Benny and his friend Griffin at Ocean Beach in San Francisco.

Tuesday, April 17, 2007

Eagle Against the Sun

Yes, Christine’s military history seminar returns once again, with a brief detour into World War II. This shoots Ohio State University’s reading list all to hell, of course.

OSU’s list ordered me to read eight general works before going on to European and American military history. I read three before hopping to the end of the list. When I checked the World War II book out of the library, I imagined a room full of militant academics, all wearing those Prussian helmets with the spikes, shouting “Nein! Nein! You must follow the plan!”

My latest book is Eagle Against the Sun by Ronald H. Spector, which deals with the American war with Japan.

I took this bold step after seeing the movie “Letters from Iwo Jima,” directed by Clint Eastwood and shot from the Japanese point of view. (1) The main character was very engaging. We meet him digging trenches on the island’s volcanic, ashy beach, preparing for the American invasion. “Why do the Americans want this little shit island?” he asks his friend as he digs. “As far as I’m concerned, they can have it.”

I didn’t know squat about Iwo Jima when I saw the movie. I didn’t even know that famous picture of the Marines raising the flag was taken there. Naval histories bored me to death; I always skipped the Pacific theater in World War II books. But the Japanese in the Iwo Jima movie intrigued me. They had a brilliant commander and a harsh but admirable philosophy. What was the war against them like? So I hauled out Ohio State’s reading list and found “Eagle Against the Sun.”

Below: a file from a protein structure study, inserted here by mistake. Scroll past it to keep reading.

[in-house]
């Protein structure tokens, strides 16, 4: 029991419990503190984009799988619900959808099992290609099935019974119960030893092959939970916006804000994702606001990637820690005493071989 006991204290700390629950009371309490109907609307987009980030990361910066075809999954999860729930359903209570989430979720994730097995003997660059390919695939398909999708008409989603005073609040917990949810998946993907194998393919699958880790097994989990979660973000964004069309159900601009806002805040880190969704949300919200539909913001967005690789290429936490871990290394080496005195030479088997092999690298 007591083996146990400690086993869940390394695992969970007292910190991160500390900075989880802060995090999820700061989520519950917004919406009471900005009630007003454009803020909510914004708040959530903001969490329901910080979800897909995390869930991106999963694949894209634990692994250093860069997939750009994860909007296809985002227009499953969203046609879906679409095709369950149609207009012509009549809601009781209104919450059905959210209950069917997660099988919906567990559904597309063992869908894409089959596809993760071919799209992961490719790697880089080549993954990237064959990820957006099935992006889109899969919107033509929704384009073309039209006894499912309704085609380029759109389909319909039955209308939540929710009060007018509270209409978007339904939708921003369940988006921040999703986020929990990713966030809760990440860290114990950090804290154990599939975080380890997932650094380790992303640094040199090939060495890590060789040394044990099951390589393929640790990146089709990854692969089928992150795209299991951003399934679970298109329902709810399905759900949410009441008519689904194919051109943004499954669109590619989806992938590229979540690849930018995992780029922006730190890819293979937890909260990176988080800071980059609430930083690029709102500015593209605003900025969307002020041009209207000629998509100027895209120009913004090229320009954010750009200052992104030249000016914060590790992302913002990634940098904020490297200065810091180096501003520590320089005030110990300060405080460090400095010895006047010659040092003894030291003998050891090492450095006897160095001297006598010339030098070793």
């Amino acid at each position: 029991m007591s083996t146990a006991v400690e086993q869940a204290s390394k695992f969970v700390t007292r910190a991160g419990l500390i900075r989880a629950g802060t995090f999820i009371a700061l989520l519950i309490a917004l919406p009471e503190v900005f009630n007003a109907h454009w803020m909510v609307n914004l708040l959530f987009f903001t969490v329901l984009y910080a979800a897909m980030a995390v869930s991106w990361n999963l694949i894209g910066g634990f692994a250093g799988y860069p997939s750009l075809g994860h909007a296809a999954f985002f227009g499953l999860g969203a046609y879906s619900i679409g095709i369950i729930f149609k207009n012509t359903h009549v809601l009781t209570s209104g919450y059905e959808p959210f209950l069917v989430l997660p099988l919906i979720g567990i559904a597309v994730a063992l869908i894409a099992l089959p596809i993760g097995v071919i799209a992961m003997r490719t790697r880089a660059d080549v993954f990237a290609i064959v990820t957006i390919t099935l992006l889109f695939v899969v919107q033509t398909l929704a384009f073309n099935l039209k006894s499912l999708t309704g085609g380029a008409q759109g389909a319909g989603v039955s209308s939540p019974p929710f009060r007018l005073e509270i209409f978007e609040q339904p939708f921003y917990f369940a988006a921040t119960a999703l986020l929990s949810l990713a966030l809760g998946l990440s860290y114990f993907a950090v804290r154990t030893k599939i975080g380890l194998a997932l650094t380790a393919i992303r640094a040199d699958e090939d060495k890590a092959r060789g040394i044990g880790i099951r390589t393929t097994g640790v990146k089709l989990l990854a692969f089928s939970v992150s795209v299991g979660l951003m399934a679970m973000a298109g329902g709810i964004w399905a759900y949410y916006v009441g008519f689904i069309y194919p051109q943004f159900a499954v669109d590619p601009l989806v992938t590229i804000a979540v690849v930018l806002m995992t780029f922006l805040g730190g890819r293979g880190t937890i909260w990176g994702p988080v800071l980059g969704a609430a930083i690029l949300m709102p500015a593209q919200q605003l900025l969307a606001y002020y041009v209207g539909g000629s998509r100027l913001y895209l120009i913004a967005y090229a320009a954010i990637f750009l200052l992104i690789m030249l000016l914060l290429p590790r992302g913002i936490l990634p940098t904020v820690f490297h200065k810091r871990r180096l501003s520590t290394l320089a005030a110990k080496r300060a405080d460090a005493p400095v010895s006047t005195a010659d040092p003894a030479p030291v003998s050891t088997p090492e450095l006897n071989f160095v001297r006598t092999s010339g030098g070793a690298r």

I tell you, after three books describing military strategy and philosophy, “Eagle” read like a dime-store novel. I could actually concentrate on one war in one century in one area of the world. No more time traveling between Thermopolaye, Waterloo and the Franco-Prussian War within one paragraph. No more treatises on the development of spears and tercios and matchlock rifles. (2) Instead, “Eagle” had the American and the Japanese fleets and a ton of dinky islands and that was it. Excellent.